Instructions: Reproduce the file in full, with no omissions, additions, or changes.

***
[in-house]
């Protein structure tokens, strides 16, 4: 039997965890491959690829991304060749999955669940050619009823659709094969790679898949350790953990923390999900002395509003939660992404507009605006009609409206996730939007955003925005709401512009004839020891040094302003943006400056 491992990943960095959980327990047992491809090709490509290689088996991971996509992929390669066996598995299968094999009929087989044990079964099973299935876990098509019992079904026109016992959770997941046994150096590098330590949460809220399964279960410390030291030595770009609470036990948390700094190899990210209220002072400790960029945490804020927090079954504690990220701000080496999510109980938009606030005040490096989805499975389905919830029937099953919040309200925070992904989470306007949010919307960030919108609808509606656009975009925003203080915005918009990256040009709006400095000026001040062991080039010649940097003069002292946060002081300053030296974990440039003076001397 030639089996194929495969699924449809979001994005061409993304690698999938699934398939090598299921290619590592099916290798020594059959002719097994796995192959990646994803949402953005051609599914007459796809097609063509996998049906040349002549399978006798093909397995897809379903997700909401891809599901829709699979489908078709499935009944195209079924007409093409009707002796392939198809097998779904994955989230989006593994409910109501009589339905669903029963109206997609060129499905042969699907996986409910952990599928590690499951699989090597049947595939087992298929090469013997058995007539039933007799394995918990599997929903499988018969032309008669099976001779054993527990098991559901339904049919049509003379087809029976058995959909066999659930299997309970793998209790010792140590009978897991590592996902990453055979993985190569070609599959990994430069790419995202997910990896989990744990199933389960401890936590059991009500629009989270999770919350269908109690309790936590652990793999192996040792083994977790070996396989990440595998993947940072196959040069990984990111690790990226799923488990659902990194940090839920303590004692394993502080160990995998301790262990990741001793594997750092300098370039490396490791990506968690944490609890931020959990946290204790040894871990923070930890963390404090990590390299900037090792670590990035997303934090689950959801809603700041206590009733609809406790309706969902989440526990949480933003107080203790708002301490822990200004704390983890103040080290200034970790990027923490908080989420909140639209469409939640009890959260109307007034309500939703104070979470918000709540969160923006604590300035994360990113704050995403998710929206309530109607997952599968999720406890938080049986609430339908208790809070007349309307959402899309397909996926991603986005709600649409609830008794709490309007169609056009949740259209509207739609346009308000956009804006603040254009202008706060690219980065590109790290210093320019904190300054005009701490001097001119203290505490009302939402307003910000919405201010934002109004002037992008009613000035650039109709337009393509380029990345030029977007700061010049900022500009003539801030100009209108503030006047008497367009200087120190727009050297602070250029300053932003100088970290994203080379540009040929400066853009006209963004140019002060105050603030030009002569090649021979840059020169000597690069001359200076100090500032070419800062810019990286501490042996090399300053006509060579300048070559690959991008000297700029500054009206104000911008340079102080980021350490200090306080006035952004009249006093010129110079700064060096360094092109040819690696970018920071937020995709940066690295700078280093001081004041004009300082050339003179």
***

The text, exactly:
[in-house]
């Protein structure tokens, strides 16, 4: 039997965890491959690829991304060749999955669940050619009823659709094969790679898949350790953990923390999900002395509003939660992404507009605006009609409206996730939007955003925005709401512009004839020891040094302003943006400056 491992990943960095959980327990047992491809090709490509290689088996991971996509992929390669066996598995299968094999009929087989044990079964099973299935876990098509019992079904026109016992959770997941046994150096590098330590949460809220399964279960410390030291030595770009609470036990948390700094190899990210209220002072400790960029945490804020927090079954504690990220701000080496999510109980938009606030005040490096989805499975389905919830029937099953919040309200925070992904989470306007949010919307960030919108609808509606656009975009925003203080915005918009990256040009709006400095000026001040062991080039010649940097003069002292946060002081300053030296974990440039003076001397 030639089996194929495969699924449809979001994005061409993304690698999938699934398939090598299921290619590592099916290798020594059959002719097994796995192959990646994803949402953005051609599914007459796809097609063509996998049906040349002549399978006798093909397995897809379903997700909401891809599901829709699979489908078709499935009944195209079924007409093409009707002796392939198809097998779904994955989230989006593994409910109501009589339905669903029963109206997609060129499905042969699907996986409910952990599928590690499951699989090597049947595939087992298929090469013997058995007539039933007799394995918990599997929903499988018969032309008669099976001779054993527990098991559901339904049919049509003379087809029976058995959909066999659930299997309970793998209790010792140590009978897991590592996902990453055979993985190569070609599959990994430069790419995202997910990896989990744990199933389960401890936590059991009500629009989270999770919350269908109690309790936590652990793999192996040792083994977790070996396989990440595998993947940072196959040069990984990111690790990226799923488990659902990194940090839920303590004692394993502080160990995998301790262990990741001793594997750092300098370039490396490791990506968690944490609890931020959990946290204790040894871990923070930890963390404090990590390299900037090792670590990035997303934090689950959801809603700041206590009733609809406790309706969902989440526990949480933003107080203790708002301490822990200004704390983890103040080290200034970790990027923490908080989420909140639209469409939640009890959260109307007034309500939703104070979470918000709540969160923006604590300035994360990113704050995403998710929206309530109607997952599968999720406890938080049986609430339908208790809070007349309307959402899309397909996926991603986005709600649409609830008794709490309007169609056009949740259209509207739609346009308000956009804006603040254009202008706060690219980065590109790290210093320019904190300054005009701490001097001119203290505490009302939402307003910000919405201010934002109004002037992008009613000035650039109709337009393509380029990345030029977007700061010049900022500009003539801030100009209108503030006047008497367009200087120190727009050297602070250029300053932003100088970290994203080379540009040929400066853009006209963004140019002060105050603030030009002569090649021979840059020169000597690069001359200076100090500032070419800062810019990286501490042996090399300053006509060579300048070559690959991008000297700029500054009206104000911008340079102080980021350490200090306080006035952004009249006093010129110079700064060096360094092109040819690696970018920071937020995709940066690295700078280093001081004041004009300082050339003179």